Philippe Mouchel is back, accompanied by a triumphant blast of La Marseillaise, and it’s good to see he’s brought his friends with him. Roast chicken, skin bewitched to a dark gold on the rotisserie - we’re looking at you. Welcome back old pal, welcome back.
Last seen at PM24, Mouchel has taken over the off-Collins basement space previously home to the debonair Brooks. After a gentle makeover the place is as charming as a stage set (same goes for the staff) with smoky mirrors and smoky curtains getting down with luscious caramel leather banquettes. Little wonder the cute couple at table eight has chosen it as the venue to announce their engagement to family. It’s the kind of place worth remembering.
Mouchel is over at the white marble kitchen pass, sending out the kind of food steeped in excessive comfort for which he’s known. Look no further than his beer-braised beef cheek with a lardy emulsion, glazed carrots and cumin and a modern flutter of spice-infused sugary disc so the brain registers crunch-sweet-cinnamon-clove, in that order.
You’ll see from that Mouchel is not entirely of the old school. He even manages oyster originality by turning the brine into a salty-clean jelly, a glistening fjord encasing a single watercress leaf with the bivalve lurking in the depths below. Ten points. And he manages some curing action on the king salmon that leaves the fish so beautifully tight fleshed that it barely needs what in other circumstances would be an equally pleasing little composed salad with dobs of walnut mayo and lemon gel. Finding a beverage to go with it all shouldn’t be a problem - a big, apple-driven Marc Bredif Vouvray was made for that salmon; a Charles Melton GSM from the Barossa is an excellent bedfellow for the beef cheek - although prices means you’ll sip rather than scull.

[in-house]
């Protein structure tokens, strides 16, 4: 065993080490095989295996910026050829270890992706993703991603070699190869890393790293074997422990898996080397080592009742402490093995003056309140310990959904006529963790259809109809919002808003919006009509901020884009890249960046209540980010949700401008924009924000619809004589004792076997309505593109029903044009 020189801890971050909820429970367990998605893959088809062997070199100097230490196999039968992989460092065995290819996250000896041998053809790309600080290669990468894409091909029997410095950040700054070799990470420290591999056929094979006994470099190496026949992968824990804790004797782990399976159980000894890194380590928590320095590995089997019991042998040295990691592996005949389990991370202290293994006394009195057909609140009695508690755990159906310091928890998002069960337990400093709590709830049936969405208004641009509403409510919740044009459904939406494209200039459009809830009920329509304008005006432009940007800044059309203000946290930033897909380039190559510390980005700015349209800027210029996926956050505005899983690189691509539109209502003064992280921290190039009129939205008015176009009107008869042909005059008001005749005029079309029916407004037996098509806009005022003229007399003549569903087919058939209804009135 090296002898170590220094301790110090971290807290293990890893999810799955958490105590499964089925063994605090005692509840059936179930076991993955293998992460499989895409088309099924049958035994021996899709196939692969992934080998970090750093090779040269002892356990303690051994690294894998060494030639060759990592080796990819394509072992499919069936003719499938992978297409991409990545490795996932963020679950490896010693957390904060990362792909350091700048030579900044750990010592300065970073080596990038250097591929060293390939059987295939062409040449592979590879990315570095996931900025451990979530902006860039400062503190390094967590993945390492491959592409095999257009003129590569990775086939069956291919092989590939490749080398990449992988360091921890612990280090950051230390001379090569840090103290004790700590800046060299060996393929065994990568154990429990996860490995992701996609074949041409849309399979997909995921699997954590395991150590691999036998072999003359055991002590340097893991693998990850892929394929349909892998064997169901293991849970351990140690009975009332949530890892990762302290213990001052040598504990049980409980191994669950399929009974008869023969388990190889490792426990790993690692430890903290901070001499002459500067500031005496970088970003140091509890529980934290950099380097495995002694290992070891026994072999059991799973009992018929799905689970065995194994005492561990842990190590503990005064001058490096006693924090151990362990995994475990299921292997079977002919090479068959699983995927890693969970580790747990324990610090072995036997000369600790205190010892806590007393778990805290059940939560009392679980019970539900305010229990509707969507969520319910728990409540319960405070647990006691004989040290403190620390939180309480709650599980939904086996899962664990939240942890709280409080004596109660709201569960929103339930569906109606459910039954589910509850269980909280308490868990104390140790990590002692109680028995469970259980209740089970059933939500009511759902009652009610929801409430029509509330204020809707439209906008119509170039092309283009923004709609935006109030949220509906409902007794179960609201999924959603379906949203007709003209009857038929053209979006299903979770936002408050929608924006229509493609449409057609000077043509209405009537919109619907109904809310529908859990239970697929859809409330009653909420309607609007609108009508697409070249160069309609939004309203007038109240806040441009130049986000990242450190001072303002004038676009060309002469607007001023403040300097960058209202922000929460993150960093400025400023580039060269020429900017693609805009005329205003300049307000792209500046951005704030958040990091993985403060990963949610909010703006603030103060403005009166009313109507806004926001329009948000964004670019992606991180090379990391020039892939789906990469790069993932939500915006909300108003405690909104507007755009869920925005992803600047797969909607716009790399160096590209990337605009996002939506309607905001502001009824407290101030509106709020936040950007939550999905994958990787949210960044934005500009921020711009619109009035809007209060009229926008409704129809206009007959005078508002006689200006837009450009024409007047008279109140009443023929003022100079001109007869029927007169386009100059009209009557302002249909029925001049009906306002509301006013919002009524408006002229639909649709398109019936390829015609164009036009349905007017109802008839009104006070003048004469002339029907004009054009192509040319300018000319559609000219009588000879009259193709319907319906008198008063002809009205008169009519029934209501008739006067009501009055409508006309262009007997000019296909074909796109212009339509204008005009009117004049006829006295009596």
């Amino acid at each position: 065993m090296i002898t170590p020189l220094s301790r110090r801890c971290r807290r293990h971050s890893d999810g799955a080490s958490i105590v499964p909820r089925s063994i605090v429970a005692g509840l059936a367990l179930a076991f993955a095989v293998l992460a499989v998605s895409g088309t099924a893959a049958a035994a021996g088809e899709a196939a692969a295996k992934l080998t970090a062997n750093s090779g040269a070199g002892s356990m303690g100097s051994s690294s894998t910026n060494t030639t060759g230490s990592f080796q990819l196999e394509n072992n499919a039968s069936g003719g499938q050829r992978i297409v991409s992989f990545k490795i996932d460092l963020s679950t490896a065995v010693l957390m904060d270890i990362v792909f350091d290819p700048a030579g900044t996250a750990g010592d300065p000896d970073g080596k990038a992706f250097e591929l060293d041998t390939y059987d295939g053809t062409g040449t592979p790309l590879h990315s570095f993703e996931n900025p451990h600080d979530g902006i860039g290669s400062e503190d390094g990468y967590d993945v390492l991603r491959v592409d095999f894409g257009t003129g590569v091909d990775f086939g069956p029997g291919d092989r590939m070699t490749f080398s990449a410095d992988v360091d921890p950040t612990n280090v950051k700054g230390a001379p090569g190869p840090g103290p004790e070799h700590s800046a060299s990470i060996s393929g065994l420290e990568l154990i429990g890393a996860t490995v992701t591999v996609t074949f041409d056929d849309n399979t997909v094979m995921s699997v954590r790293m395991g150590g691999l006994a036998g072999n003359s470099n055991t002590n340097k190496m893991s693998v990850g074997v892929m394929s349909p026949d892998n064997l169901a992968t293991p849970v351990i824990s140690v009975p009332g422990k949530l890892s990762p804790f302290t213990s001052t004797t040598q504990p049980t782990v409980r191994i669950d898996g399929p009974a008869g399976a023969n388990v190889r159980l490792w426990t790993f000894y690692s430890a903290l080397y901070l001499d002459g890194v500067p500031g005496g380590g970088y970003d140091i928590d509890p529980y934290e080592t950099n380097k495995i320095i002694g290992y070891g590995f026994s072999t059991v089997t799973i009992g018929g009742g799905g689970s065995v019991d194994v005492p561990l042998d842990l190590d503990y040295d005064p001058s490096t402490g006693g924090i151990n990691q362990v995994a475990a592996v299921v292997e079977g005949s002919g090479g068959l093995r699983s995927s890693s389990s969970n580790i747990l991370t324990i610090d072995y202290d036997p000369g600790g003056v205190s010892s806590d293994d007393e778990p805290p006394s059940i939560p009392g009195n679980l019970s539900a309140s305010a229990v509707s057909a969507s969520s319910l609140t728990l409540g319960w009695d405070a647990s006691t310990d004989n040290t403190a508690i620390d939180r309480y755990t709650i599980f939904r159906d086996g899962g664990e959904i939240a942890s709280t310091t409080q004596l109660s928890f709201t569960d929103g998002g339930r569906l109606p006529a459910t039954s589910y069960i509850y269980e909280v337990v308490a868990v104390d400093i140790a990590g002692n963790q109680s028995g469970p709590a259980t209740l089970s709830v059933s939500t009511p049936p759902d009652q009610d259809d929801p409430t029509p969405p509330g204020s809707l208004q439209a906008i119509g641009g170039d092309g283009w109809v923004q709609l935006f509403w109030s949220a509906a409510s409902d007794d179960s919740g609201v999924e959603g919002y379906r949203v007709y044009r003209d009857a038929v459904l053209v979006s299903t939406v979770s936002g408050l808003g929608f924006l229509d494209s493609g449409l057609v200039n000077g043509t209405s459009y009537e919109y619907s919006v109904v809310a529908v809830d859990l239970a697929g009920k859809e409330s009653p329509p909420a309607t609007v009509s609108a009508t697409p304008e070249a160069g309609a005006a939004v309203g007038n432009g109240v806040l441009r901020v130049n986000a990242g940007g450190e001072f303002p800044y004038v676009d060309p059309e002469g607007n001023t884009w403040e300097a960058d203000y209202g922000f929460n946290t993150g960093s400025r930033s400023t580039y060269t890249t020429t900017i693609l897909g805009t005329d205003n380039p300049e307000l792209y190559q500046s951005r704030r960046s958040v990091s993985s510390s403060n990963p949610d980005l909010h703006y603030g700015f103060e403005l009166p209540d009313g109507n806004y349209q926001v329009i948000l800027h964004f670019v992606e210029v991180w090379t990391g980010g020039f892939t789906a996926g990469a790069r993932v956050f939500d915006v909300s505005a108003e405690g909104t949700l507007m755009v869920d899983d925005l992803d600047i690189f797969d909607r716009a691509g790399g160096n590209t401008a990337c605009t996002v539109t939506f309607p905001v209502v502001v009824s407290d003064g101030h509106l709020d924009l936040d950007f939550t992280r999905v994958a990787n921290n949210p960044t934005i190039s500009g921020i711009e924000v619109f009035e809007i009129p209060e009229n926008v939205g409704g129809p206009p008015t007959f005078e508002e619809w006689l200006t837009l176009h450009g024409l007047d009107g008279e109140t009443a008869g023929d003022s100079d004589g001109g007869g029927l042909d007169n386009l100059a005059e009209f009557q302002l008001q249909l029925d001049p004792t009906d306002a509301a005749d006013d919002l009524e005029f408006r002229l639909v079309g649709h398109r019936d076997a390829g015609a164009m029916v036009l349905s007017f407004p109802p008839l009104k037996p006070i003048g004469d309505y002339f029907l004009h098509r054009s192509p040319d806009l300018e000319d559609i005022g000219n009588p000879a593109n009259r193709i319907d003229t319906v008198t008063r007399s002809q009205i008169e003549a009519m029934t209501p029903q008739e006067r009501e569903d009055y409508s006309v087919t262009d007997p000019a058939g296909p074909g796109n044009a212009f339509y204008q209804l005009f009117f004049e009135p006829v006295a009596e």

The only bung note? Snails. They come with a walloping tomato sauce that annihilates all in its wake. But amends are made with the floating island dessert with hazelnut praline and a custardy vanilla sauce that could duel with winter and win. Textbook stuff. Welcome back, Philippe. Please don’t leave us again.